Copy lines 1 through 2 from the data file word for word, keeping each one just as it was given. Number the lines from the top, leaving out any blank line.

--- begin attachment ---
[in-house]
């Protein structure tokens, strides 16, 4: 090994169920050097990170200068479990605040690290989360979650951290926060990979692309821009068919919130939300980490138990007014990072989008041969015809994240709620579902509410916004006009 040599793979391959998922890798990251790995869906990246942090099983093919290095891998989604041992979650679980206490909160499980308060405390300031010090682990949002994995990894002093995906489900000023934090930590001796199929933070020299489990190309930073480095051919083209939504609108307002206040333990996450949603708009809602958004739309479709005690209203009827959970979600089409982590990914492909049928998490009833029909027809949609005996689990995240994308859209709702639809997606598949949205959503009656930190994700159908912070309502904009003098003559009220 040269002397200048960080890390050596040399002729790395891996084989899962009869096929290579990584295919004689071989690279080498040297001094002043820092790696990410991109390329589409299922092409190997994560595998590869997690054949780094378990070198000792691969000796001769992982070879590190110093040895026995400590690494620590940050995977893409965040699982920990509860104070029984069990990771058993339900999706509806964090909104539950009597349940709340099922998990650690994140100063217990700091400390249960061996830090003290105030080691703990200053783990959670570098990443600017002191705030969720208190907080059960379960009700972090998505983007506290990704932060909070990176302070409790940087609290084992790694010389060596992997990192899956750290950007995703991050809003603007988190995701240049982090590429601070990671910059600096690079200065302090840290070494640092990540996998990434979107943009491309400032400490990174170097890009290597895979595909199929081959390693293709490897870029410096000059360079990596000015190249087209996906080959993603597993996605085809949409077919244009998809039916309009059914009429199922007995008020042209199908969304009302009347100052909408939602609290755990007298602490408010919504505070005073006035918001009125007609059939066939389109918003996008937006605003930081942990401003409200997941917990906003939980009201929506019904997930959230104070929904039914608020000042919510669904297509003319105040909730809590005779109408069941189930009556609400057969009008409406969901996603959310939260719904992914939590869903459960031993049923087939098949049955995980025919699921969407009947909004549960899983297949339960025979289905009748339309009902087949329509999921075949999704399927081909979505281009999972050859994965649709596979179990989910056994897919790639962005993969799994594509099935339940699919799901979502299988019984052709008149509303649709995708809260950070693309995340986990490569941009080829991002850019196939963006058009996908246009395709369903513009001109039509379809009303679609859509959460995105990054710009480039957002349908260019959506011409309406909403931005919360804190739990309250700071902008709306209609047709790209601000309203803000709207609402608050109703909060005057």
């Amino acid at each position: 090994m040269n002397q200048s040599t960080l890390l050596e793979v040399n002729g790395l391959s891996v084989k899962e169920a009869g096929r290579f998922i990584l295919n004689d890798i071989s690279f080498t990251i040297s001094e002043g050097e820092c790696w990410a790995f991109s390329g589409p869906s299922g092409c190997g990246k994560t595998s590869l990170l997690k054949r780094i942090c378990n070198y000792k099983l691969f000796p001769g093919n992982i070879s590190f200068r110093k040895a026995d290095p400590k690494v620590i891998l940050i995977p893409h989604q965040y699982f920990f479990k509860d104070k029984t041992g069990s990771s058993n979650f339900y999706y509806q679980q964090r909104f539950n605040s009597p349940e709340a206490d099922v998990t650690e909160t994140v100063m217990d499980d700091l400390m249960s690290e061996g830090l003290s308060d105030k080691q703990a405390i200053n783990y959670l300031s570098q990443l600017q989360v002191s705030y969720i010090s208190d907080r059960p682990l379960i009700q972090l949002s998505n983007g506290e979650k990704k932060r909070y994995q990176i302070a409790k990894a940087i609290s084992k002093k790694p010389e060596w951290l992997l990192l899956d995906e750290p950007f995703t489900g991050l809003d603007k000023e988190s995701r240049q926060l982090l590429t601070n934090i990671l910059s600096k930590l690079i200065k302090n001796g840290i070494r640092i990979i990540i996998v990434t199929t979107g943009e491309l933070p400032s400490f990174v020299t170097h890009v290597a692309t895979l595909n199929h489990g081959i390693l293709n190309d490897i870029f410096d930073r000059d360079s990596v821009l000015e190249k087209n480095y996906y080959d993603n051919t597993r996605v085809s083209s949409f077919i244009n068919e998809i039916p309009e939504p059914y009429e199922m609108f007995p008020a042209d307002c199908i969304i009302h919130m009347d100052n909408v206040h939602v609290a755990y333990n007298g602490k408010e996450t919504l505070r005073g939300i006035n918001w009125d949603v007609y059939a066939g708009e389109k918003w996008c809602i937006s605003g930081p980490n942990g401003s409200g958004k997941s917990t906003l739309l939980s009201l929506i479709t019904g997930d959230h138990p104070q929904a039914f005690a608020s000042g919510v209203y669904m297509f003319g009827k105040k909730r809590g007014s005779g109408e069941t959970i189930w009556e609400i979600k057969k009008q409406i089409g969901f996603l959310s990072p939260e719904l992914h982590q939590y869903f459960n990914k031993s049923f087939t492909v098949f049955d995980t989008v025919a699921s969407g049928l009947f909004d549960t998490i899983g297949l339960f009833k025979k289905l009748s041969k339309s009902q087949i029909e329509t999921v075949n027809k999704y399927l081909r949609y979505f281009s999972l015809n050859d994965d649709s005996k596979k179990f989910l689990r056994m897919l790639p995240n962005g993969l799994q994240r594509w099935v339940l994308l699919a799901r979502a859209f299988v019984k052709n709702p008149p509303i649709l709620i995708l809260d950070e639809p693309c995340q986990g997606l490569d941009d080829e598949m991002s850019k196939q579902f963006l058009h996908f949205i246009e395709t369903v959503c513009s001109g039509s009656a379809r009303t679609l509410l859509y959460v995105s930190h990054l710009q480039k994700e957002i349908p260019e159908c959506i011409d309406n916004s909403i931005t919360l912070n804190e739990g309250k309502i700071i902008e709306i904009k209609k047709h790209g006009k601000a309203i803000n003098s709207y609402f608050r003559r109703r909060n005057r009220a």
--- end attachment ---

[in-house]
């Protein structure tokens, strides 16, 4: 090994169920050097990170200068479990605040690290989360979650951290926060990979692309821009068919919130939300980490138990007014990072989008041969015809994240709620579902509410916004006009 040599793979391959998922890798990251790995869906990246942090099983093919290095891998989604041992979650679980206490909160499980308060405390300031010090682990949002994995990894002093995906489900000023934090930590001796199929933070020299489990190309930073480095051919083209939504609108307002206040333990996450949603708009809602958004739309479709005690209203009827959970979600089409982590990914492909049928998490009833029909027809949609005996689990995240994308859209709702639809997606598949949205959503009656930190994700159908912070309502904009003098003559009220 040269002397200048960080890390050596040399002729790395891996084989899962009869096929290579990584295919004689071989690279080498040297001094002043820092790696990410991109390329589409299922092409190997994560595998590869997690054949780094378990070198000792691969000796001769992982070879590190110093040895026995400590690494620590940050995977893409965040699982920990509860104070029984069990990771058993339900999706509806964090909104539950009597349940709340099922998990650690994140100063217990700091400390249960061996830090003290105030080691703990200053783990959670570098990443600017002191705030969720208190907080059960379960009700972090998505983007506290990704932060909070990176302070409790940087609290084992790694010389060596992997990192899956750290950007995703991050809003603007988190995701240049982090590429601070990671910059600096690079200065302090840290070494640092990540996998990434979107943009491309400032400490990174170097890009290597895979595909199929081959390693293709490897870029410096000059360079990596000015190249087209996906080959993603597993996605085809949409077919244009998809039916309009059914009429199922007995008020042209199908969304009302009347100052909408939602609290755990007298602490408010919504505070005073006035918001009125007609059939066939389109918003996008937006605003930081942990401003409200997941917990906003939980009201929506019904997930959230104070929904039914608020000042919510669904297509003319105040909730809590005779109408069941189930009556609400057969009008409406969901996603959310939260719904992914939590869903459960031993049923087939098949049955995980025919699921969407009947909004549960899983297949339960025979289905009748339309009902087949329509999921075949999704399927081909979505281009999972050859994965649709596979179990989910056994897919790639962005993969799994594509099935339940699919799901979502299988019984052709008149509303649709995708809260950070693309995340986990490569941009080829991002850019196939963006058009996908246009395709369903513009001109039509379809009303679609859509959460995105990054710009480039957002349908260019959506011409309406909403931005919360804190739990309250700071902008709306209609047709790209601000309203803000709207609402608050109703909060005057």